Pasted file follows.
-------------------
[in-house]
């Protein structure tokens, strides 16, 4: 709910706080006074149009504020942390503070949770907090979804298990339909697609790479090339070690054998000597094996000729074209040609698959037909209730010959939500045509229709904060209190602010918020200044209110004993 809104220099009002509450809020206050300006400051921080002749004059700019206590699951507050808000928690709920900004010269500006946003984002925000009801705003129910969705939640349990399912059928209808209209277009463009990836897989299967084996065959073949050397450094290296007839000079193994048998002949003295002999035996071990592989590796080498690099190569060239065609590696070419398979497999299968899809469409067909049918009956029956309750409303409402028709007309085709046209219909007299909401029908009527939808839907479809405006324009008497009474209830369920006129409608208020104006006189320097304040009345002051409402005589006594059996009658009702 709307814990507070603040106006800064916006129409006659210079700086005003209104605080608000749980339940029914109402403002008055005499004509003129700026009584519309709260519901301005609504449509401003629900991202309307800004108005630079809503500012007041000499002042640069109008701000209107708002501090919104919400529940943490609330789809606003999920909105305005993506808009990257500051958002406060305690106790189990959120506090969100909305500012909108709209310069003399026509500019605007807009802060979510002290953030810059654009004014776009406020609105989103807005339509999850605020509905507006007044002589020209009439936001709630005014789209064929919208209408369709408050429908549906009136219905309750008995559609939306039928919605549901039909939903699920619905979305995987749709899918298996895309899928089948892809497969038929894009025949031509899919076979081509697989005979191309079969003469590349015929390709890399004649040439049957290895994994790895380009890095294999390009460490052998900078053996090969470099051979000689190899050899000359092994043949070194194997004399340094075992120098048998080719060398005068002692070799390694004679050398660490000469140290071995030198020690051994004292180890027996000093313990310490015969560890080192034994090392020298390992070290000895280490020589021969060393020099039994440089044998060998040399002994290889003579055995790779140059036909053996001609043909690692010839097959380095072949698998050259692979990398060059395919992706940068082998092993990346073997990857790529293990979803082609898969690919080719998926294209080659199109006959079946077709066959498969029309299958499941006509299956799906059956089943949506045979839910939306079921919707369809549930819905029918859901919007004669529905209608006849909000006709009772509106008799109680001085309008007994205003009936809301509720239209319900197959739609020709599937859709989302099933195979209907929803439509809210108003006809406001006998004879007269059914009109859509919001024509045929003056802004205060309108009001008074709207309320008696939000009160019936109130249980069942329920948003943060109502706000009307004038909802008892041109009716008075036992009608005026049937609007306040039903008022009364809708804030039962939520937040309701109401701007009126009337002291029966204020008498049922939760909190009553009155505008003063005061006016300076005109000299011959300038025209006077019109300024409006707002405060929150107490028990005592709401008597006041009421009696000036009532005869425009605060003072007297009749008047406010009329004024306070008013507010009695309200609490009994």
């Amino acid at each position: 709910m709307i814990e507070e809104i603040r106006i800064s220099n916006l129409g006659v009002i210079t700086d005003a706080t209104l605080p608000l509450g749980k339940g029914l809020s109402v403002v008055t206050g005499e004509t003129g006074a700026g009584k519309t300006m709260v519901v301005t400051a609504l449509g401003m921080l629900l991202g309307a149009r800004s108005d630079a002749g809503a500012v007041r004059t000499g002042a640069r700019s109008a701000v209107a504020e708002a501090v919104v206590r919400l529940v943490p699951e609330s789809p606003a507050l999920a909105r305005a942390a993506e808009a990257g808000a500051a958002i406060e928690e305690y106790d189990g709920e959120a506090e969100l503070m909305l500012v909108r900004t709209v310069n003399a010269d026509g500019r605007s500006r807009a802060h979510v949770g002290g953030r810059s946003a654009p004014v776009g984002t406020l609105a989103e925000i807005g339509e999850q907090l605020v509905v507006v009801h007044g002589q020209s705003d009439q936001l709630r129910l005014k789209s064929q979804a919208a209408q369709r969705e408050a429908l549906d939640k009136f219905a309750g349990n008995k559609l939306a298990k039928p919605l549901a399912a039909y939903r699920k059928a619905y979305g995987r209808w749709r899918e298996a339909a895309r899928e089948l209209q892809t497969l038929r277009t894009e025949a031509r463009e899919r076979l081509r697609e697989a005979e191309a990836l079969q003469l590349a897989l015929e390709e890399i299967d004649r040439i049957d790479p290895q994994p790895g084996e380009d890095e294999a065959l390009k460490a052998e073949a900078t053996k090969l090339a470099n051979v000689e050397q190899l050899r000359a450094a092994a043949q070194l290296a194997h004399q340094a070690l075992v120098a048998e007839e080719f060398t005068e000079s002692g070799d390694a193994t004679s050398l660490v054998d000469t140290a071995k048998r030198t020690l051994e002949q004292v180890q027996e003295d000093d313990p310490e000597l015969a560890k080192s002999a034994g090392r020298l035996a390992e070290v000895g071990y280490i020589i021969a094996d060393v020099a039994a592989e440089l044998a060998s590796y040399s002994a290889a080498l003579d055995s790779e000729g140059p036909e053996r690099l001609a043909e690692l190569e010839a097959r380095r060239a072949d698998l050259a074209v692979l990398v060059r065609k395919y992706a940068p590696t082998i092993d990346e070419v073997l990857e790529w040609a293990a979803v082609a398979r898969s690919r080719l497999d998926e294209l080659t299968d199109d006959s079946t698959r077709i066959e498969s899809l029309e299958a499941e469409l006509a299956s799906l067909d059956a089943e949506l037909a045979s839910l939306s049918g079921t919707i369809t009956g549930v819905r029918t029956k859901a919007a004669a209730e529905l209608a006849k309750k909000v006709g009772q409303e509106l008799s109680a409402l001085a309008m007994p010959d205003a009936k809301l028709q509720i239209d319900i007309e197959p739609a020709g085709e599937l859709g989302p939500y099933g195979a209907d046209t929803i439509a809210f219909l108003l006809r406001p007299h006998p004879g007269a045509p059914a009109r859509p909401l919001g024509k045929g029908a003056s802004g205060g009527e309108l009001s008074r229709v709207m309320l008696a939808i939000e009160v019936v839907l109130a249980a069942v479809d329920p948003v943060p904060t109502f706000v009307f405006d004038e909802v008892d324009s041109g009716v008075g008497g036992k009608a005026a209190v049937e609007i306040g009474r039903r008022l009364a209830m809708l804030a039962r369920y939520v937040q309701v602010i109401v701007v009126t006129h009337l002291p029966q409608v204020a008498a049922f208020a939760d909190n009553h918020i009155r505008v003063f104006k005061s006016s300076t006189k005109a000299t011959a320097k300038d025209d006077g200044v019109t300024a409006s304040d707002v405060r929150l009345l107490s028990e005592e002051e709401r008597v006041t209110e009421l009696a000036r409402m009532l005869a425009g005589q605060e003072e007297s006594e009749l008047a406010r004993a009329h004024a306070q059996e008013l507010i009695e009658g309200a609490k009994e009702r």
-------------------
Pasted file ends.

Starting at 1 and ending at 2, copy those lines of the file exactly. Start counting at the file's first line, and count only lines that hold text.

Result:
[in-house]
């Protein structure tokens, strides 16, 4: 709910706080006074149009504020942390503070949770907090979804298990339909697609790479090339070690054998000597094996000729074209040609698959037909209730010959939500045509229709904060209190602010918020200044209110004993 809104220099009002509450809020206050300006400051921080002749004059700019206590699951507050808000928690709920900004010269500006946003984002925000009801705003129910969705939640349990399912059928209808209209277009463009990836897989299967084996065959073949050397450094290296007839000079193994048998002949003295002999035996071990592989590796080498690099190569060239065609590696070419398979497999299968899809469409067909049918009956029956309750409303409402028709007309085709046209219909007299909401029908009527939808839907479809405006324009008497009474209830369920006129409608208020104006006189320097304040009345002051409402005589006594059996009658009702 709307814990507070603040106006800064916006129409006659210079700086005003209104605080608000749980339940029914109402403002008055005499004509003129700026009584519309709260519901301005609504449509401003629900991202309307800004108005630079809503500012007041000499002042640069109008701000209107708002501090919104919400529940943490609330789809606003999920909105305005993506808009990257500051958002406060305690106790189990959120506090969100909305500012909108709209310069003399026509500019605007807009802060979510002290953030810059654009004014776009406020609105989103807005339509999850605020509905507006007044002589020209009439936001709630005014789209064929919208209408369709408050429908549906009136219905309750008995559609939306039928919605549901039909939903699920619905979305995987749709899918298996895309899928089948892809497969038929894009025949031509899919076979081509697989005979191309079969003469590349015929390709890399004649040439049957290895994994790895380009890095294999390009460490052998900078053996090969470099051979000689190899050899000359092994043949070194194997004399340094075992120098048998080719060398005068002692070799390694004679050398660490000469140290071995030198020690051994004292180890027996000093313990310490015969560890080192034994090392020298390992070290000895280490020589021969060393020099039994440089044998060998040399002994290889003579055995790779140059036909053996001609043909690692010839097959380095072949698998050259692979990398060059395919992706940068082998092993990346073997990857790529293990979803082609898969690919080719998926294209080659199109006959079946077709066959498969029309299958499941006509299956799906059956089943949506045979839910939306079921919707369809549930819905029918859901919007004669529905209608006849909000006709009772509106008799109680001085309008007994205003009936809301509720239209319900197959739609020709599937859709989302099933195979209907929803439509809210108003006809406001006998004879007269059914009109859509919001024509045929003056802004205060309108009001008074709207309320008696939000009160019936109130249980069942329920948003943060109502706000009307004038909802008892041109009716008075036992009608005026049937609007306040039903008022009364809708804030039962939520937040309701109401701007009126009337002291029966204020008498049922939760909190009553009155505008003063005061006016300076005109000299011959300038025209006077019109300024409006707002405060929150107490028990005592709401008597006041009421009696000036009532005869425009605060003072007297009749008047406010009329004024306070008013507010009695309200609490009994």